“Wildlike” is an interesting coming-of-age movie about a teenage girl, one that goes to some unexpected and tough places, and I am not just talking about the Alaskan frontier. Most movies of this ilk that try to tell the story of a young girl usually involve cliques at school, or boy problems, or dealing with a schoolyard bully, something along those lines, usually very unoriginal and not very thoughtful. But “Wildlike” takes a different approach and tells a unique story and it has a nice emotional impact because of it.
“Wildlike” starts with Mackenzie (Ella Purnell) being shipped off to Alaska to stay with her uncle for the summer while her mother checks into a rehab center. With an addict mother and a recently dead father, Mackenzie is feeling isolated and alone, and going to Alaska does not alleviate those feelings at all.
She meets up with her uncle (Brian Geraghty) who seems to be really nice and overly accommodating at first, but soon enough the movie takes a turn and Mackenzie finds herself in a very bad and dangerous place with the one person tasked with keeping her safe. So she does the only thing she can think of doing – she hauls ass, running away from her uncle, determined to make it to Seattle where her mother is, hoping to find her so that she can just go back to living with her.
But Seattle is far away, and she needs to take multiple buses and boats to attempt to get there, and with very little money and practically no other resources she has to hustle to survive, which means finding places to sleep and trying to find food, you know, all the good stuff that most of us take for granted each and every day. Along the way she meets a backpacking, hiking loner named Renee (Bruce Greenwood, great as per usual), and very much to his chagrin, she tags along with him most of the way, which includes on his several day hike through the Denali National Park. Because he’s a nice guy, he reluctantly helps her, gives her food, tells her what to do, and keeps an eye out for her as they trek together through the Alaskan wilderness.
This is a coming-of-age movie but also a road movie, as Mackenzie has far to travel and much time is devoted to the actual traveling, as well as stopping to appreciate the grandeur of Alaska, which itself becomes a character of its own in this movie. Constantly surrounded by the majesty of nature in the form of huge trees, large swaths of forests, glaciers, mountain ranges and rivers, Mackenzie’s (and Renee’s) loneliness and isolation are amplified by them being such small figures among such large tracts of land, with no one else in sight for miles and miles. They frequently stop to look around and take in the beauty of the area, which is just like life itself – you can stop and enjoy the beauty (smell the roses, as it were) and you can appreciate the world around you, but you can’t stop long enough or else you will find the beautiful surroundings will become harsh and unforgiving. Standing at the foot of a mountain is both awe-inspiring and dread-inducing – sure it is beautiful and majestic, but it is also uncaring and does not look back at you with the same respect. As people, the Alaskan frontier is indifferent to us – it will go on being beautiful and majestic whether or not there is someone there to remark upon it.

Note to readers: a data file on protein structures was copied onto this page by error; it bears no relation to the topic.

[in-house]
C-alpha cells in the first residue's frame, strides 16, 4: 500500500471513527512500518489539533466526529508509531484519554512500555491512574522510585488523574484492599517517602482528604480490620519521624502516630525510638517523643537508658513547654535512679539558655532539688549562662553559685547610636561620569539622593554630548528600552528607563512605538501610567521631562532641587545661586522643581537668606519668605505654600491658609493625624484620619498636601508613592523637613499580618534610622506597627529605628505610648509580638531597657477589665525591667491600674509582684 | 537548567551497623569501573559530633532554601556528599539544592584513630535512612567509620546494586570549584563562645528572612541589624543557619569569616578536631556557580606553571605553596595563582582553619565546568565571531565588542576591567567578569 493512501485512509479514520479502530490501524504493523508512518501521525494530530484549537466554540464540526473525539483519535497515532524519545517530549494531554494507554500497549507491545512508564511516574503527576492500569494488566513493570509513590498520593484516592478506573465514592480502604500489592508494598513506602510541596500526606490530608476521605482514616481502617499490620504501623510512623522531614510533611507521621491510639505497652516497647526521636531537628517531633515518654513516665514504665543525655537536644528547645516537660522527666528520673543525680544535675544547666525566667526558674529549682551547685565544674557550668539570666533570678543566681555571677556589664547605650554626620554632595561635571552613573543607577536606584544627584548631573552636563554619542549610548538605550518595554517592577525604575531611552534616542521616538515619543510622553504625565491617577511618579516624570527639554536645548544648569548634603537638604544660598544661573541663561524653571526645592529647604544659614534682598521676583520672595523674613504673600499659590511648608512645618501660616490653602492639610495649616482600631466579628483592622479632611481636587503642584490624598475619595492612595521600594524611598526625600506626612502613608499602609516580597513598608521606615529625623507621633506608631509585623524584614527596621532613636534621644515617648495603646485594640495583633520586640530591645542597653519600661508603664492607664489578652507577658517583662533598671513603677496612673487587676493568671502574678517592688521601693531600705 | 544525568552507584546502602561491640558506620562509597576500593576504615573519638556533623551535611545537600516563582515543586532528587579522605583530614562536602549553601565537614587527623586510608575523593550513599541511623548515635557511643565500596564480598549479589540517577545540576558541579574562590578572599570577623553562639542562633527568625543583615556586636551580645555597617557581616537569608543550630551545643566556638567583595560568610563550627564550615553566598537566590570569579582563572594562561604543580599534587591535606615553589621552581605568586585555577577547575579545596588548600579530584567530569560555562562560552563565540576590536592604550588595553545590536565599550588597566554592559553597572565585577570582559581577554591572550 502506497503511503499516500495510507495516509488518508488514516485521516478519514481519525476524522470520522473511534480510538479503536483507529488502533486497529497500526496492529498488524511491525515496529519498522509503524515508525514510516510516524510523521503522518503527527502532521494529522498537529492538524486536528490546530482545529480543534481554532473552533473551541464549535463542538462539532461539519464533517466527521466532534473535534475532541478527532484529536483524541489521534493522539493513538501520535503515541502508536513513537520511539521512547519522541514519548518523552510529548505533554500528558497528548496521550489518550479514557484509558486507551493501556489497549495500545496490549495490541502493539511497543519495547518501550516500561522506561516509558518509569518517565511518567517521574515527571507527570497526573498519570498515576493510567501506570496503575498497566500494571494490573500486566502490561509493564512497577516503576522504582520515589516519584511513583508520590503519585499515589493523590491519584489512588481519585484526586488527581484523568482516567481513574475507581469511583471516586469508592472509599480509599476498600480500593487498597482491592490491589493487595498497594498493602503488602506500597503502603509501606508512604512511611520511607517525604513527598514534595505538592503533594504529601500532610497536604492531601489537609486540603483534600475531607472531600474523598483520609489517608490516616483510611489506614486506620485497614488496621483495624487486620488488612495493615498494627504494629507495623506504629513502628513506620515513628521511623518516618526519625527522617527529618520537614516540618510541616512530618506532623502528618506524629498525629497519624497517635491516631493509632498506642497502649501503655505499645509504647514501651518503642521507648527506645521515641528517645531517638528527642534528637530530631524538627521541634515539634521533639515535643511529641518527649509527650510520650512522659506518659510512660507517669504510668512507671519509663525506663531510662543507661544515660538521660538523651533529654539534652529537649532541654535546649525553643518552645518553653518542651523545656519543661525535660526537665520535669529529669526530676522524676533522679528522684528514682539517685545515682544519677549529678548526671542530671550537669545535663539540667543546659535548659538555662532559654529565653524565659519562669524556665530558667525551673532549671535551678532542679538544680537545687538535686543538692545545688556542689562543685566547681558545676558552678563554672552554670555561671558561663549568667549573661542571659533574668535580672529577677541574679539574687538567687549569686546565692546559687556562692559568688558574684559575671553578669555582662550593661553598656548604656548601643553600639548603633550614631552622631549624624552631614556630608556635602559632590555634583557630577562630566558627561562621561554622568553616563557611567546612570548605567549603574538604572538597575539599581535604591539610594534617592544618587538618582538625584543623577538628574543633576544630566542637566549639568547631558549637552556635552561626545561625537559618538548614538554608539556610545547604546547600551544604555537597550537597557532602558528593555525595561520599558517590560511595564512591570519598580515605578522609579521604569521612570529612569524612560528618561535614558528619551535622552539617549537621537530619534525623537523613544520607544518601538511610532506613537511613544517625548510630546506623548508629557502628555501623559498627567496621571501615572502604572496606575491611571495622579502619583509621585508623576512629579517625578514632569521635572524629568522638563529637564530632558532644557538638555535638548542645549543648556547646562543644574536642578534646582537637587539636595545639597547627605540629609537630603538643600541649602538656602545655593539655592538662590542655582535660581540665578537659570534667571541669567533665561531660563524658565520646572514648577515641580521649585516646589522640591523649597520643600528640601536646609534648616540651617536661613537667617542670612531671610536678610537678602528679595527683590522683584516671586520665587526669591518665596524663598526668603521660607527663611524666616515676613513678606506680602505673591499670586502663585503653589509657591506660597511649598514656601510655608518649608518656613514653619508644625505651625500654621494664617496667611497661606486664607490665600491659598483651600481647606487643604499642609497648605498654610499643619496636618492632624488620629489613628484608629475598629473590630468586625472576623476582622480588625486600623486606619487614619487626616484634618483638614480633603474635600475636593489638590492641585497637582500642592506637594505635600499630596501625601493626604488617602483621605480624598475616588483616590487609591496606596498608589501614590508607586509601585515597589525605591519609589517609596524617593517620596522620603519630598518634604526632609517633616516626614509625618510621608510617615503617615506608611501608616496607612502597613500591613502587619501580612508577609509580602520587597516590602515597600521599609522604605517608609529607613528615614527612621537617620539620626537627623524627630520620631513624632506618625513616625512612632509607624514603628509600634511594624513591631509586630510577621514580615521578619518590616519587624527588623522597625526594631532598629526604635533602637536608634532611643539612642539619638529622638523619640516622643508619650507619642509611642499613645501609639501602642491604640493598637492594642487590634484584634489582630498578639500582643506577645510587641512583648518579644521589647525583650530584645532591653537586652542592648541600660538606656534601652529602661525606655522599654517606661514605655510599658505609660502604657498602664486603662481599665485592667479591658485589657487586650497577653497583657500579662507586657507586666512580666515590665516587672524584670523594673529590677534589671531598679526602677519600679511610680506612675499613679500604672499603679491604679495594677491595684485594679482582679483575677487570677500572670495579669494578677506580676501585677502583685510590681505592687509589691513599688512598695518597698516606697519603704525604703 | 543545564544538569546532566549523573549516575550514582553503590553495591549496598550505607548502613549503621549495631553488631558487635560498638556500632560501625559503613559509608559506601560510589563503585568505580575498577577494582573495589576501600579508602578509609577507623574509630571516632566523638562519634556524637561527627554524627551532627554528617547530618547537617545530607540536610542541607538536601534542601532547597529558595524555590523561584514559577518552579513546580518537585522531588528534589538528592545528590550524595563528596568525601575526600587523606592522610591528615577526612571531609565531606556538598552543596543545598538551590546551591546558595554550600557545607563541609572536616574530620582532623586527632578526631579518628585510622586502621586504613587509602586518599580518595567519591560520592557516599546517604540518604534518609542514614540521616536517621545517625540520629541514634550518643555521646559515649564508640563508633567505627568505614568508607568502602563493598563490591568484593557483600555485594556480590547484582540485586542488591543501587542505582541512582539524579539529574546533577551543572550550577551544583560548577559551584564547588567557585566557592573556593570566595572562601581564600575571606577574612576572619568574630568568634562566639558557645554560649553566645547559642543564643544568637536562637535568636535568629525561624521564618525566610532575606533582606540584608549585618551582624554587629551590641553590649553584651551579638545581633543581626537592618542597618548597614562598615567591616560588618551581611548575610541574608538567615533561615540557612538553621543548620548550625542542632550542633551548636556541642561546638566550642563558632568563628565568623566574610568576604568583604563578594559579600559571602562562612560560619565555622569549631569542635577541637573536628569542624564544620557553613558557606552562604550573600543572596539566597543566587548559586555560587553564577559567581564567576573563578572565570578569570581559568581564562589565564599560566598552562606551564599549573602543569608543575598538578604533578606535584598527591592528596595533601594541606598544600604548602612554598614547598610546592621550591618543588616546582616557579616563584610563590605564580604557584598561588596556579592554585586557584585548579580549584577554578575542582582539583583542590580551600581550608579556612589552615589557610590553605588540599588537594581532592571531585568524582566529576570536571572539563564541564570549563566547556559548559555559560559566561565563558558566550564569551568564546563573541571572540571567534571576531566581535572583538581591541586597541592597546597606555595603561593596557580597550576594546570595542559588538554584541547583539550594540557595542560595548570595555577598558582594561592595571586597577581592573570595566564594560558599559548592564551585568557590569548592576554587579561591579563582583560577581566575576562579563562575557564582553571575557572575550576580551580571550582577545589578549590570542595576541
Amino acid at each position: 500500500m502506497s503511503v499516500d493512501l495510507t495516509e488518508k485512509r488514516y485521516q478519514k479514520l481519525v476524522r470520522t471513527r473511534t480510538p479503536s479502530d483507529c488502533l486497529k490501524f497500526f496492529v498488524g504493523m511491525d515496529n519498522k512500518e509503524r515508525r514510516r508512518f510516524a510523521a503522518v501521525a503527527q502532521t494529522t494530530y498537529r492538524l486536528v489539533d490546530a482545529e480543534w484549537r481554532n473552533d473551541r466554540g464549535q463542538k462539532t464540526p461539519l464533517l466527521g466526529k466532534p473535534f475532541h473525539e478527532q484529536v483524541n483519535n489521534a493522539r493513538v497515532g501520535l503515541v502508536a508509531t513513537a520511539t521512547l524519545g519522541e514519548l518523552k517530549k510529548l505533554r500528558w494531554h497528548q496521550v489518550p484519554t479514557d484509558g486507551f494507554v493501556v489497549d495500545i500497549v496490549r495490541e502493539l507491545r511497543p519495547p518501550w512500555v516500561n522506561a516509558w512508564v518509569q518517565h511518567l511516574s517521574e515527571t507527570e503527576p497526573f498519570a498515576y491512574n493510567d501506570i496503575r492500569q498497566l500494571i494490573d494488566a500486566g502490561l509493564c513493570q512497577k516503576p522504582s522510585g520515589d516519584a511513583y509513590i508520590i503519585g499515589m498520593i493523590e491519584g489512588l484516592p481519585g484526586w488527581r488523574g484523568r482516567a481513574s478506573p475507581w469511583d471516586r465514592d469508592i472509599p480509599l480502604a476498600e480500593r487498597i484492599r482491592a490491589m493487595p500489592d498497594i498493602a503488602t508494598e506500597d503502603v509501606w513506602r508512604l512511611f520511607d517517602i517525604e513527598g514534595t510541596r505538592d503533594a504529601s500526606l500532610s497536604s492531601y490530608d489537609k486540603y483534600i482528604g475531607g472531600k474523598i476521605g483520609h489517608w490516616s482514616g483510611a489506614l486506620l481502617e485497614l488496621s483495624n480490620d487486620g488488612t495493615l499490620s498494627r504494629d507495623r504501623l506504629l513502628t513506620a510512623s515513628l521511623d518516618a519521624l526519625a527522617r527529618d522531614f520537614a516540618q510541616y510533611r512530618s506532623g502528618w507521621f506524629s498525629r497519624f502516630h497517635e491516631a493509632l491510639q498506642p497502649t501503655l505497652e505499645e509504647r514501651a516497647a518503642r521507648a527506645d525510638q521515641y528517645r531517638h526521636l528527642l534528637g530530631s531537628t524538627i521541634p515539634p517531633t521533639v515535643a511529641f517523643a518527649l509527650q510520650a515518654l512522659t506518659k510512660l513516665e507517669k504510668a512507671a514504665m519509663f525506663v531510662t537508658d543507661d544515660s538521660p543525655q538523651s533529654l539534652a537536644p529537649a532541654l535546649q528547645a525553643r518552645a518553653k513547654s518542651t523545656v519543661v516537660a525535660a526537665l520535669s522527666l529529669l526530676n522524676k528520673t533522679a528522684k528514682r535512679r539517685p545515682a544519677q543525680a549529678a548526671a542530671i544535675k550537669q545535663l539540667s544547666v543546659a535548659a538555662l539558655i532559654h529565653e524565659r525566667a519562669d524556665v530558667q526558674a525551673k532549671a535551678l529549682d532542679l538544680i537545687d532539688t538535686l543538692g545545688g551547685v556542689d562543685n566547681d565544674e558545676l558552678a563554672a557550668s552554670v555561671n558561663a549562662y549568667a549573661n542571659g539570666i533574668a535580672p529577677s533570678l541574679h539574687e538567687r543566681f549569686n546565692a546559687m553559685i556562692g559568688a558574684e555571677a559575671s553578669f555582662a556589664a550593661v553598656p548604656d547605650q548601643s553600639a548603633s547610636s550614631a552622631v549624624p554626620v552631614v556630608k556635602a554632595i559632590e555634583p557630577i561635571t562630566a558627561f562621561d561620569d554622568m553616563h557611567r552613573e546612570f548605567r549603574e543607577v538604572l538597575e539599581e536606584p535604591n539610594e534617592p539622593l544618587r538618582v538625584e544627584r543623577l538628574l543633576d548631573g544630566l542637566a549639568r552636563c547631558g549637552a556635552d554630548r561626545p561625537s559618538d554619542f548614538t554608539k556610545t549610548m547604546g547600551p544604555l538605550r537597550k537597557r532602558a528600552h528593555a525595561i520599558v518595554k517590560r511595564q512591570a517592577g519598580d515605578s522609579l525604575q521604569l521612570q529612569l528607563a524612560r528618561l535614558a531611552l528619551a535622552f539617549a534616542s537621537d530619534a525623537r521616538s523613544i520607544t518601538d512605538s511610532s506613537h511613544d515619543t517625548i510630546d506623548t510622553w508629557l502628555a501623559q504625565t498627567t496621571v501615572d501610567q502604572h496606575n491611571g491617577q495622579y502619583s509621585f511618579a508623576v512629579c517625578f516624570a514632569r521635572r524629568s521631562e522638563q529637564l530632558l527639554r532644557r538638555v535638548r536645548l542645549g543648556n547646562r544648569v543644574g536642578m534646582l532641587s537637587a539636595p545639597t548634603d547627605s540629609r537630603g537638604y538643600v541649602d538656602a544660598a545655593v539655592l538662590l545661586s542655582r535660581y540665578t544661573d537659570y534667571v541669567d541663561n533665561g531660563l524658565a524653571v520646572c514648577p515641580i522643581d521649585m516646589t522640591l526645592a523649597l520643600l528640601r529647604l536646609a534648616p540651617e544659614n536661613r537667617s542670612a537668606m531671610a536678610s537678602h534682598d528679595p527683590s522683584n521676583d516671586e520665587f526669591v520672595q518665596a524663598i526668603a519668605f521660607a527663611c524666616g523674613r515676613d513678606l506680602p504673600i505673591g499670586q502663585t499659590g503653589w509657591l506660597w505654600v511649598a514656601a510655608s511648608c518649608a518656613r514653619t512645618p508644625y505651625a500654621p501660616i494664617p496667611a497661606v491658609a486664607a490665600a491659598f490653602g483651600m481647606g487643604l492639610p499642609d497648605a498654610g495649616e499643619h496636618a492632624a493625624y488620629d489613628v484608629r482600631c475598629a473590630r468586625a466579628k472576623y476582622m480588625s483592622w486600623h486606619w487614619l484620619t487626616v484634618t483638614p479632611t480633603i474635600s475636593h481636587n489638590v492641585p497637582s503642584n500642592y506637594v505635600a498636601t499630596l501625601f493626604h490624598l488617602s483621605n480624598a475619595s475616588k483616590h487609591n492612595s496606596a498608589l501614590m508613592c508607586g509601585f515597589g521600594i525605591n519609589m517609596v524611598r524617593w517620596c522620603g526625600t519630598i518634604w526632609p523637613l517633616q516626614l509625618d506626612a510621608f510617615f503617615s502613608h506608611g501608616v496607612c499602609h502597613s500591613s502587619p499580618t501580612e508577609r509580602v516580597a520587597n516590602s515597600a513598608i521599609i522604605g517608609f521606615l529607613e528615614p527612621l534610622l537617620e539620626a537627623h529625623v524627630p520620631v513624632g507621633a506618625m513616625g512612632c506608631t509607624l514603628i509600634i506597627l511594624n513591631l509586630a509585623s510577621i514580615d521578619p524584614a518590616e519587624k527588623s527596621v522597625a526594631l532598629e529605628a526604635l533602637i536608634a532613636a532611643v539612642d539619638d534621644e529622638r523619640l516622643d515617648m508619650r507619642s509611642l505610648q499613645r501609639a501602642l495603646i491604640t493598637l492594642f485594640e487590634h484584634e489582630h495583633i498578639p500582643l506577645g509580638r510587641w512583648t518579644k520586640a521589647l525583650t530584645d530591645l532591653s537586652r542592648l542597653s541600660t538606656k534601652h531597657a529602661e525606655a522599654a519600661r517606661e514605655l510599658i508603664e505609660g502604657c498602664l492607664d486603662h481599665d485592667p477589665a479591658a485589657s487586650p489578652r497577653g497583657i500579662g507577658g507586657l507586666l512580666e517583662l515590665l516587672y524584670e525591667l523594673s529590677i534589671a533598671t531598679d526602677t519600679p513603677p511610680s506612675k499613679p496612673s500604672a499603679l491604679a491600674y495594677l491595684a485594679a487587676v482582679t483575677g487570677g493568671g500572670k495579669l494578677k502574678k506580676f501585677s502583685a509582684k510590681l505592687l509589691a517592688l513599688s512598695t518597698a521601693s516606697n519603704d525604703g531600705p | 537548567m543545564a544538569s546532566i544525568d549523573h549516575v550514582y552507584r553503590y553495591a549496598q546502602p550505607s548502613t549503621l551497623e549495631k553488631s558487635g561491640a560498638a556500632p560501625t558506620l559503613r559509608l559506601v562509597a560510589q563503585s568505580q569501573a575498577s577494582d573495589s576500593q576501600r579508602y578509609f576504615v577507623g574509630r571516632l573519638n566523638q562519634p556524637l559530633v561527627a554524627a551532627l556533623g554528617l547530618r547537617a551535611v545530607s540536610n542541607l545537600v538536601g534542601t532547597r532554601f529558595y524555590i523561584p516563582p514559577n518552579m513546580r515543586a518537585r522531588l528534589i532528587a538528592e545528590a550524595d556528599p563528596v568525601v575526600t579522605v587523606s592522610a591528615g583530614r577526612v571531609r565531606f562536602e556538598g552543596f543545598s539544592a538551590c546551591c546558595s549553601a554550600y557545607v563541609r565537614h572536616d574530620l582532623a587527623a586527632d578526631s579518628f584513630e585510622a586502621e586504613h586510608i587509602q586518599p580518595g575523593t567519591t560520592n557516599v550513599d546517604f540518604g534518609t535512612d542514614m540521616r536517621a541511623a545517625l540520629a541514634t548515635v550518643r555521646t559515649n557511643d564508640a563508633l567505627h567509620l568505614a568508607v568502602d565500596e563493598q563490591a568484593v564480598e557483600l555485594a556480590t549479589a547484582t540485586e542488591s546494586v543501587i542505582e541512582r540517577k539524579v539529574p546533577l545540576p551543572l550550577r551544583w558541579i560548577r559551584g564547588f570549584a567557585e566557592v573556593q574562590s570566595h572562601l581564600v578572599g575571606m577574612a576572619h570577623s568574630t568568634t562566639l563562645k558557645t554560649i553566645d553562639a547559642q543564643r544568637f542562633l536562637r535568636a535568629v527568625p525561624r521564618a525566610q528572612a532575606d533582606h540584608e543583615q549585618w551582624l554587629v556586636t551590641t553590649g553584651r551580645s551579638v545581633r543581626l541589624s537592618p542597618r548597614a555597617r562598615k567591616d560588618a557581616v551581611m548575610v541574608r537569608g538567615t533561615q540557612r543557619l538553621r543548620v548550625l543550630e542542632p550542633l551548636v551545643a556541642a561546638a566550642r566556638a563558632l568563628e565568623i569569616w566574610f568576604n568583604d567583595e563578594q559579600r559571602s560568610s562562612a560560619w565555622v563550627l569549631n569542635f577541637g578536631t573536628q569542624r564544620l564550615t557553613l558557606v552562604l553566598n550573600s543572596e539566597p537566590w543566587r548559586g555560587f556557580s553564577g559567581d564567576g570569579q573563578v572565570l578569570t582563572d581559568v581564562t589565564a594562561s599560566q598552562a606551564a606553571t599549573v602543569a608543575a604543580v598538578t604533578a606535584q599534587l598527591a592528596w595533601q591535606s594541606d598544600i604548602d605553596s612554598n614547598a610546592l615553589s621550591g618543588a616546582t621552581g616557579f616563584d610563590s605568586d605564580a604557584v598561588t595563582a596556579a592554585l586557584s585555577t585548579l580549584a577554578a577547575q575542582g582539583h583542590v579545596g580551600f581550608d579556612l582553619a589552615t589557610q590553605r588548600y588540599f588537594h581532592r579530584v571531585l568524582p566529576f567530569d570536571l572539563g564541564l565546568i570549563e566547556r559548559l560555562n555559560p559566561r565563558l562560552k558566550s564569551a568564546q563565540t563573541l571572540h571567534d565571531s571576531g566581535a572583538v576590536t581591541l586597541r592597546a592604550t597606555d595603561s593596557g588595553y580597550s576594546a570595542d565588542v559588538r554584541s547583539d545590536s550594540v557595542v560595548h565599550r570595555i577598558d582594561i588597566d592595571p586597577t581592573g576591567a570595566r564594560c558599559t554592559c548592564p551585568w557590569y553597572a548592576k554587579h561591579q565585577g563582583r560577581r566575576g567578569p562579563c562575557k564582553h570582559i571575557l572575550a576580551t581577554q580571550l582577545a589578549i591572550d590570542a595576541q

This is a patient and interesting film, taking its time to set up the story and characters, but doing so without simply meandering or wasting time. The relationships are clearly established, and we are shown what Mackenzie is most afraid of, and it is bothersome to watch some of these scenes, but also important so that we can understand why someone like Mackenzie would just take off like she did, into the woods, with barely any resources, desperate for a helping hand so she can get back to her mother. Also the way the characters, namely Renee and Mackenzie, relay information to each other throughout the course of their new friendship is done in a way that doesn’t feel heavy handed or false, but instead feels like a real relationship, real people finally able to unburden their problems, despite how hard it is for them to even think about this stuff. This makes their friendship seem stronger and more real, which gives the movie some actual emotional heft. Hell, even a scene in which a person explains to Mackenzie why he likes to fly kites comes with a surprising amount of gravitas and thoughtfulness, which is definitely nice to see in something like this. It shows that some extra effort was made to make the characters connect with each other thematically and to make these scenes worthwhile and not just filler to make the movie reach a certain running time.
“Wildlike” is a very well made movie, and it will be very interesting to see what kind of impact it may have when it is finally released in theaters this fall and then eventually gets to VOD and streaming platforms and home video.